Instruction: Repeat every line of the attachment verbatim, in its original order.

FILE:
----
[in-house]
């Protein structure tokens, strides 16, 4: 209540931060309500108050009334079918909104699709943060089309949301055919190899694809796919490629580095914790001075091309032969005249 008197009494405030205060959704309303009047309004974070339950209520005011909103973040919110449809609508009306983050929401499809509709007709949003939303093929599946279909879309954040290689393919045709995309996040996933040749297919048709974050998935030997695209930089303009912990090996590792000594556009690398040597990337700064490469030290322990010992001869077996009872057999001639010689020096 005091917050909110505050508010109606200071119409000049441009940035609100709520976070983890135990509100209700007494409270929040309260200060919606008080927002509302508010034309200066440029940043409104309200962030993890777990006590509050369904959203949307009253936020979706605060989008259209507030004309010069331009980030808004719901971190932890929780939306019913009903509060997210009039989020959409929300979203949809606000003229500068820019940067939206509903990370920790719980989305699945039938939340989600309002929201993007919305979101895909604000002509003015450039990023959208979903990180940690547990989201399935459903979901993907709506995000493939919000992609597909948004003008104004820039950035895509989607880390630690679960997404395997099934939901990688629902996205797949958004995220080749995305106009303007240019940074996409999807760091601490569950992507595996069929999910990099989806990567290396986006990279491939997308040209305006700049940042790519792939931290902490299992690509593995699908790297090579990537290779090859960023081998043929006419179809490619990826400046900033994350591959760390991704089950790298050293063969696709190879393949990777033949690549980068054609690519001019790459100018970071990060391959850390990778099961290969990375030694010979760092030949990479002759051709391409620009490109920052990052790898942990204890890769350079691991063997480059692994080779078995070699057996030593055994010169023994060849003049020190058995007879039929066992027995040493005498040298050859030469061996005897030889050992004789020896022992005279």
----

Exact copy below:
[in-house]
């Protein structure tokens, strides 16, 4: 209540931060309500108050009334079918909104699709943060089309949301055919190899694809796919490629580095914790001075091309032969005249 008197009494405030205060959704309303009047309004974070339950209520005011909103973040919110449809609508009306983050929401499809509709007709949003939303093929599946279909879309954040290689393919045709995309996040996933040749297919048709974050998935030997695209930089303009912990090996590792000594556009690398040597990337700064490469030290322990010992001869077996009872057999001639010689020096 005091917050909110505050508010109606200071119409000049441009940035609100709520976070983890135990509100209700007494409270929040309260200060919606008080927002509302508010034309200066440029940043409104309200962030993890777990006590509050369904959203949307009253936020979706605060989008259209507030004309010069331009980030808004719901971190932890929780939306019913009903509060997210009039989020959409929300979203949809606000003229500068820019940067939206509903990370920790719980989305699945039938939340989600309002929201993007919305979101895909604000002509003015450039990023959208979903990180940690547990989201399935459903979901993907709506995000493939919000992609597909948004003008104004820039950035895509989607880390630690679960997404395997099934939901990688629902996205797949958004995220080749995305106009303007240019940074996409999807760091601490569950992507595996069929999910990099989806990567290396986006990279491939997308040209305006700049940042790519792939931290902490299992690509593995699908790297090579990537290779090859960023081998043929006419179809490619990826400046900033994350591959760390991704089950790298050293063969696709190879393949990777033949690549980068054609690519001019790459100018970071990060391959850390990778099961290969990375030694010979760092030949990479002759051709391409620009490109920052990052790898942990204890890769350079691991063997480059692994080779078995070699057996030593055994010169023994060849003049020190058995007879039929066992027995040493005498040298050859030469061996005897030889050992004789020896022992005279």